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How Clean Diesel Fuel Works

        Auto | Alternative Fuels

Ultra-Low Sulphur Diesel Fuel Explained
Environmental Protection Agency The particulate filter traps the particles of soot in the exhaust.

What is Ultra Low Sulphur Diesel (ULSD) fuel? In a nutshell, it's cleaner diesel. Ultra low sulphur diesel fuel has been refined so that its sulphur content is 15 parts per million (ppm) or less. This is 97 percent cleaner than the standard highway-use diesel fuel sold in the US, which contains an average of 500 ppm of sulphur. Sulphur, a natural part of the crude oil from which diesel fuel is derived, is one of the key causes of particulates or soot in diesel. Soot is the main culprit of diesel engines' noxious black exhaust fumes, and is among the prime contributors to air pollution. The move toward ULSD is aimed at lowering diesel engines' harmful exhaust emissions and improving air quality.

ULSD fuel has been the standard in Europe for several years. In the U.S., the changeover process began in June 2006, when the EPA enacted a mandate requiring 80 percent of the highway diesel fuel produced or imported to meet the 15 ppm standard. The new ULSD fuel went on sale at most stations nationwide in mid-October 2006. Both diesel fuels will be on sale for the next few years, with the goal being a gradual phaseout of 500 ppm diesel. By December 2010, all highway-use diesel fuel offered for sale in the U.S. must be ULSD fuel. (ULSD is not to be confused with biodiesel, which is diesel derived from biological ingredients such as plant oil or animal fat and usually blended with standard diesel fuel.)

ULSD fuel will work in concert with a new generation of diesel engines that will begin arriving for the 2007 model year. Ideally, ULSD will enable the new generation of diesel vehicles to meet the same strict emission standards as gasoline-powered vehicles. The new engines will utilize an emissions-reducing device called a particulate filter. The process is similar to a self-cleaning oven's cycle: a filter traps the tiny particles of soot in the exhaust fumes. The filter uses a sensor that measures back pressure, or the force required to push the exhaust gases out of the engine and through to the tailpipes.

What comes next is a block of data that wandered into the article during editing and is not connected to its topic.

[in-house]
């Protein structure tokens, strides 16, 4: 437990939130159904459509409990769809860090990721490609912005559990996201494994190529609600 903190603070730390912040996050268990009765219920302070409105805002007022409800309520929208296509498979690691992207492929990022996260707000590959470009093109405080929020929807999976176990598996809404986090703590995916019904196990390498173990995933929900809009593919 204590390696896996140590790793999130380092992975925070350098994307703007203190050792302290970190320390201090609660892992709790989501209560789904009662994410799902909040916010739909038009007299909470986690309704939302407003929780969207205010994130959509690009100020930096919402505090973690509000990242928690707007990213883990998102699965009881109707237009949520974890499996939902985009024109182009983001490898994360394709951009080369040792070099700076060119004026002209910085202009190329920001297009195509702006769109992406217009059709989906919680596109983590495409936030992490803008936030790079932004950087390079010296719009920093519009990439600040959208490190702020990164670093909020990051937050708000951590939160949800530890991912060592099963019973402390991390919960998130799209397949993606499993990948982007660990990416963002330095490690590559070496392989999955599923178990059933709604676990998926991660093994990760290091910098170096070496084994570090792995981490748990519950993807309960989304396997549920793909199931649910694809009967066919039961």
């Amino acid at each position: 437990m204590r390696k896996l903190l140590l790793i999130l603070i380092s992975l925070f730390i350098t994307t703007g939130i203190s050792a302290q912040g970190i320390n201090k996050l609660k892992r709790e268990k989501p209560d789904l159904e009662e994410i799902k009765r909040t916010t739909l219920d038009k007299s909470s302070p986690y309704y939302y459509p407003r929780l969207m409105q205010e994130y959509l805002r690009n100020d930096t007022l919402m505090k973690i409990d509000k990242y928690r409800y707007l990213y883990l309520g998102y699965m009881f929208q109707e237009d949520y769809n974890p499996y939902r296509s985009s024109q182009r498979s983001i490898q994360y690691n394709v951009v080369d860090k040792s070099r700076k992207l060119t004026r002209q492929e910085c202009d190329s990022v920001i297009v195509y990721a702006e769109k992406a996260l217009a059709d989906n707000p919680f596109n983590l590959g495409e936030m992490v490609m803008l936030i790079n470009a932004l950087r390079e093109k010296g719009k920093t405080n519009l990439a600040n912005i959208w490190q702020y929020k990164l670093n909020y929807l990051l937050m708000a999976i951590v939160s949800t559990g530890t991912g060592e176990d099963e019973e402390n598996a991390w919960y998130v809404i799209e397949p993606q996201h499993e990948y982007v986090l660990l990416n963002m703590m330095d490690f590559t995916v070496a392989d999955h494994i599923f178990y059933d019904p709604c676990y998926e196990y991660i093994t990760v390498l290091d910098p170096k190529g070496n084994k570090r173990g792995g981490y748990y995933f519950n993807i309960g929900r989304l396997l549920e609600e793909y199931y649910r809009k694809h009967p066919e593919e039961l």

As the soot particles in the particulate filter accumulate, the back pressure in the exhaust system increases. When the pressure builds to a certain point, the sensor tells the engine management computer to inject more fuel into the engine. This causes heat to build up in the front of the filter, which burns up the accumulated soot particles. The entire cycle occurs within a few minutes and is undetectable by the vehicle's driver.

With appropriate vehicle maintenance, ULSD fuel is expected to be fully compatible with 2006 and earlier diesel engines and perform as well as previous diesel fuels in normal operating conditions. Diesel engines manufactured for the 2007 model year and later will utilize some type of particulate filter and will be designed to run solely on ULSD fuel. The use of non-ULSD fuel in these engines is illegal, as the higher sulphur content will prevent the particulate filter and other emissions controls from working properly. And, since non-ULSD fuel will damage the engine over time, its use will likely void the vehicle's warranty.

In the next section, we'll explore the recent changes in the diesel marketplace, and how auto manufacturers are adapting.

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